Analyst: Sony's $249 PSPgo Is "Too Much"

Illustration for article titled Analyst: Sony's $249 PSPgo Is "Too Much"

PSPgo, the newest addition to the PlayStation family, will carry a premium price of $249 USD when it launches this October. That's $80 more than the PSP-3000, a figure considered too high by some gamers—and one analyst.


That analyst is Wedbush Morgan's Michael Pachter, who commented on the most recent episode of GameTrailers' Bonus Round that "$249 is too much. Period." Pachter agreed with host Geoff Keighley that Sony is "ripping off the consumer" at that price point, claiming that the PSPgo costs less to make than the already profitable PSP-3000. Sony, on the other hand, thinks it's priced appropriately.

We talked to Pachter today to get more of his thoughts on the device and its asking price.

Michael Pachter says that Sony execs "made it clear that the PSP Go pricing strategy was intended to compete with the iPod Touch."

"I don't disagree with them that the comparison is favorable from a technology perspective, so I can't fault their logic," Pachter said."However, the iPod Touch has a ridiculously loyal fan base, tremendous brand awareness, gigantic advertising support, a touch screen, an app store, and a LOT of music."


But the PSP is not an iPod Touch, despite sharing some capabilities. Its strengths lie in its gaming functions, Pachter admits.

"The PSP Go has a better gaming architecture and better games, but lacks many of the features that the iPod Touch has," he said via e-mail. "In my view, its price should be compared to the PSP 3000, which does pretty much all the same things and is $80 cheaper."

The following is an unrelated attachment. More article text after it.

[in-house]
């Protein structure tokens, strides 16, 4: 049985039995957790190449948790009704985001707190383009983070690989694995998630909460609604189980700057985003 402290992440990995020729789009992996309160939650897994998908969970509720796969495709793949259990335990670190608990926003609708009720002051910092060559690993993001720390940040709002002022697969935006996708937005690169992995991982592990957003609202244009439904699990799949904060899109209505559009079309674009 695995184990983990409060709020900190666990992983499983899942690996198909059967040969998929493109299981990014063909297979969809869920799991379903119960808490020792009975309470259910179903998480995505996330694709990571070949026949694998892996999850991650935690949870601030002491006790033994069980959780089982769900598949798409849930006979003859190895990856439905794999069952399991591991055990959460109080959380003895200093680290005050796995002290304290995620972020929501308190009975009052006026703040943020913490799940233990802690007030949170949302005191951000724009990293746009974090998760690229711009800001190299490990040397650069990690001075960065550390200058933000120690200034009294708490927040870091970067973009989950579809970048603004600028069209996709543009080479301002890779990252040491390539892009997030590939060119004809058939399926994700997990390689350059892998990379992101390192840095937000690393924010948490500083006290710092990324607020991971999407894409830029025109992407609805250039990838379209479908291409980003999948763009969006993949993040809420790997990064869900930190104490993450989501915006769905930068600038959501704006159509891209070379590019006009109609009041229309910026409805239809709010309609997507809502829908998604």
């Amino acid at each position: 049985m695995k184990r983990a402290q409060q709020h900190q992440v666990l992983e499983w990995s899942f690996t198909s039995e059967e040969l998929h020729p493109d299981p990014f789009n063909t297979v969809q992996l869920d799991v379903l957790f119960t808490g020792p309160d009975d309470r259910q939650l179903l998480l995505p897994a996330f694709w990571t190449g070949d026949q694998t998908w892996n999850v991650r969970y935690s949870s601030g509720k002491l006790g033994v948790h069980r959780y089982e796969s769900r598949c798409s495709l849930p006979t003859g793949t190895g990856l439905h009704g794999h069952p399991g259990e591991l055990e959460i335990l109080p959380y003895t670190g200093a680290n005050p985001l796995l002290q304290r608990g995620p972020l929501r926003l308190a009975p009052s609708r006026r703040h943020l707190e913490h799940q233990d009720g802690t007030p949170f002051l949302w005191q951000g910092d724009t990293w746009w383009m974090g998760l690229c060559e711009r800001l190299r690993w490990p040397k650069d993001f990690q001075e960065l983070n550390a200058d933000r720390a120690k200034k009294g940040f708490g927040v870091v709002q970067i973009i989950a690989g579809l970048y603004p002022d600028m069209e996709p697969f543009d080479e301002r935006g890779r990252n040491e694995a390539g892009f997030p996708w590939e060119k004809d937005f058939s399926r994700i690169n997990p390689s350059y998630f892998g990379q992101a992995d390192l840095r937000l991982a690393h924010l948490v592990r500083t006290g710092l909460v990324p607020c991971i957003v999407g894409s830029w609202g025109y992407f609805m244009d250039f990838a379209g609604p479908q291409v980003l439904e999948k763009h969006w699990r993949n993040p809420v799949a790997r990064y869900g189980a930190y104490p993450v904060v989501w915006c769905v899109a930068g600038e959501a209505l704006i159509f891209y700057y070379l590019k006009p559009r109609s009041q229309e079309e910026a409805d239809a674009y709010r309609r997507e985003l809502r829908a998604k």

Pachter said during his Bonus Round screen time that pricing the new PSP at a price above the Xbox 360 Arcade and at the Wii's price point was reflective of the handheld costing too much.

"I just am not going to pull punches and say that the price of the PSP Go is justified, since I don't think it will work at that level," the analyst said. "If it cost them $80 more, I would not have answered Keighley the same way. However, I think it costs the same or less to produce, so the increase in price means an increase in profit at the expense of the consumer. I think that Apple rips off consumers as well (look at THEIR profits), but wasn't asked that question."


Sony's John Koller has said over the past week that the device will carry a higher profit margin for retailers, a tactic I inferred as reflective of the higher suggested retail price. But Pachter disagreed.

"I don't think it has anything to do with retail, and truly think that Sony is right to charge what the market will bear," Pachter said. "The fact is that Sony has been subsidizing the cost of the PS3 since launch, so to say that they are 'ripping off' consumers now is not really fair, and if I could retract the statement, I would do so."


But the Wedbush Morgan analyst believes the product will sell, even at that price.

"I think that they genuinely believe that the market will support this price point, I just happen to disagree. It's hard to believe that Sony is giving much away to GameStop, perhaps they are allowing a 15% margin instead of the more typical 6 – 10%, but most of the "profit" on the device will go into Sony's coffers."



You know what's cool. When the PSP Go! launches, (according to the hundreds of comments the PSP Go! articles always receive) a ton of people are going to go out and buy PSP slims and 16 Gig memory sticks.

That's still a win for Sony and support of the PSP platform!